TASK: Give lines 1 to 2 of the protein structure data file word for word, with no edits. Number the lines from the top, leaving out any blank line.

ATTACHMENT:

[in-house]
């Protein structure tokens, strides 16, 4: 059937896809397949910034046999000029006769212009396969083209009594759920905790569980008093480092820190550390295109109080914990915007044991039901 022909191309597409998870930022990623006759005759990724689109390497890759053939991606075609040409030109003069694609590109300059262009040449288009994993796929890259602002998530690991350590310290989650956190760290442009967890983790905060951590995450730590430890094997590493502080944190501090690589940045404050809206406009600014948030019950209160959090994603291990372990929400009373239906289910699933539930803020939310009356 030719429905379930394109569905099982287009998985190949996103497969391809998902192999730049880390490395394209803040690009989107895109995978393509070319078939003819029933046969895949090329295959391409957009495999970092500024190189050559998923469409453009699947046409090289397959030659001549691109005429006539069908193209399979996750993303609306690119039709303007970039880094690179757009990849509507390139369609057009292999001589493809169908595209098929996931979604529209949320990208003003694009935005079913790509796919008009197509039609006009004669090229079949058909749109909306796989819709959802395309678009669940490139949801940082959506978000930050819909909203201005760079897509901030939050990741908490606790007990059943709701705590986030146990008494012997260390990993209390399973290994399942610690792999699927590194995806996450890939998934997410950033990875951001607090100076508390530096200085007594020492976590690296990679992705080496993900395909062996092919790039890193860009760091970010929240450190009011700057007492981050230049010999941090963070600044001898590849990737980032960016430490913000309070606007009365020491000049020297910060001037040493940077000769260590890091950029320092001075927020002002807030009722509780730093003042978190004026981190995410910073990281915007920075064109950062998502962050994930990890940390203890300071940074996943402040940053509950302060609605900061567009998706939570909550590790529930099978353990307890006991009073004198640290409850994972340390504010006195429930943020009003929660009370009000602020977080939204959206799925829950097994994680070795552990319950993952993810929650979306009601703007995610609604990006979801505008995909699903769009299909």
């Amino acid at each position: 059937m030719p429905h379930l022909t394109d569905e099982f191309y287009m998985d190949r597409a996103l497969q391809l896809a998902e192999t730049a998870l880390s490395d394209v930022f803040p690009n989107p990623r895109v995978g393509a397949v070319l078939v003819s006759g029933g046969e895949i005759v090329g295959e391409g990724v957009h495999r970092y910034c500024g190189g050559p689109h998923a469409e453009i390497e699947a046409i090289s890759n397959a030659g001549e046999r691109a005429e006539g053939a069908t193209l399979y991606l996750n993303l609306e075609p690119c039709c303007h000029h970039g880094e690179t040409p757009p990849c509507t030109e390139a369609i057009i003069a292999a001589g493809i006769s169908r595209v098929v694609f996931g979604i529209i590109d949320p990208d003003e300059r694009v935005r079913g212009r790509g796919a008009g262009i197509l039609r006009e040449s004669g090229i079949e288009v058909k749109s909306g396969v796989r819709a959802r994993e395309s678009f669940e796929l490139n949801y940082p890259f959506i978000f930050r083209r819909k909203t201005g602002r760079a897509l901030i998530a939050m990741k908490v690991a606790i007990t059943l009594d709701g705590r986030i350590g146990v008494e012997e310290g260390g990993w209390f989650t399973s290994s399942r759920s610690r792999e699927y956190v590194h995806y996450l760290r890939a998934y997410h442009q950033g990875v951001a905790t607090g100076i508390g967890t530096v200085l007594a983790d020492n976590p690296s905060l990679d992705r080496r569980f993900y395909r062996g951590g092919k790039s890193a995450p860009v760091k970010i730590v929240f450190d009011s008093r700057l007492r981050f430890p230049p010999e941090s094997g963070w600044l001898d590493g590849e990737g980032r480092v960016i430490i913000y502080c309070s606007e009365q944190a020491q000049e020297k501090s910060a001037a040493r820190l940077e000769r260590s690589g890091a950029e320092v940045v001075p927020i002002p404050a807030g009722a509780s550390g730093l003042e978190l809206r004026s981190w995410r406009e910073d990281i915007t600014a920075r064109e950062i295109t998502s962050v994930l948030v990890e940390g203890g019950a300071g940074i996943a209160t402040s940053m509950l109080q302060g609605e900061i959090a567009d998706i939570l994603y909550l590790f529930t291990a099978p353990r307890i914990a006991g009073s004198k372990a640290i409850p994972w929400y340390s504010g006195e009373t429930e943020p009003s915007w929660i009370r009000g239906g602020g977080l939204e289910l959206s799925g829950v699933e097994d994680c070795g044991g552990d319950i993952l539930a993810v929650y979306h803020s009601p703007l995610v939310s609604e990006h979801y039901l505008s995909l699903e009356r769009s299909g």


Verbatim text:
[in-house]
């Protein structure tokens, strides 16, 4: 059937896809397949910034046999000029006769212009396969083209009594759920905790569980008093480092820190550390295109109080914990915007044991039901 022909191309597409998870930022990623006759005759990724689109390497890759053939991606075609040409030109003069694609590109300059262009040449288009994993796929890259602002998530690991350590310290989650956190760290442009967890983790905060951590995450730590430890094997590493502080944190501090690589940045404050809206406009600014948030019950209160959090994603291990372990929400009373239906289910699933539930803020939310009356 030719429905379930394109569905099982287009998985190949996103497969391809998902192999730049880390490395394209803040690009989107895109995978393509070319078939003819029933046969895949090329295959391409957009495999970092500024190189050559998923469409453009699947046409090289397959030659001549691109005429006539069908193209399979996750993303609306690119039709303007970039880094690179757009990849509507390139369609057009292999001589493809169908595209098929996931979604529209949320990208003003694009935005079913790509796919008009197509039609006009004669090229079949058909749109909306796989819709959802395309678009669940490139949801940082959506978000930050819909909203201005760079897509901030939050990741908490606790007990059943709701705590986030146990008494012997260390990993209390399973290994399942610690792999699927590194995806996450890939998934997410950033990875951001607090100076508390530096200085007594020492976590690296990679992705080496993900395909062996092919790039890193860009760091970010929240450190009011700057007492981050230049010999941090963070600044001898590849990737980032960016430490913000309070606007009365020491000049020297910060001037040493940077000769260590890091950029320092001075927020002002807030009722509780730093003042978190004026981190995410910073990281915007920075064109950062998502962050994930990890940390203890300071940074996943402040940053509950302060609605900061567009998706939570909550590790529930099978353990307890006991009073004198640290409850994972340390504010006195429930943020009003929660009370009000602020977080939204959206799925829950097994994680070795552990319950993952993810929650979306009601703007995610609604990006979801505008995909699903769009299909």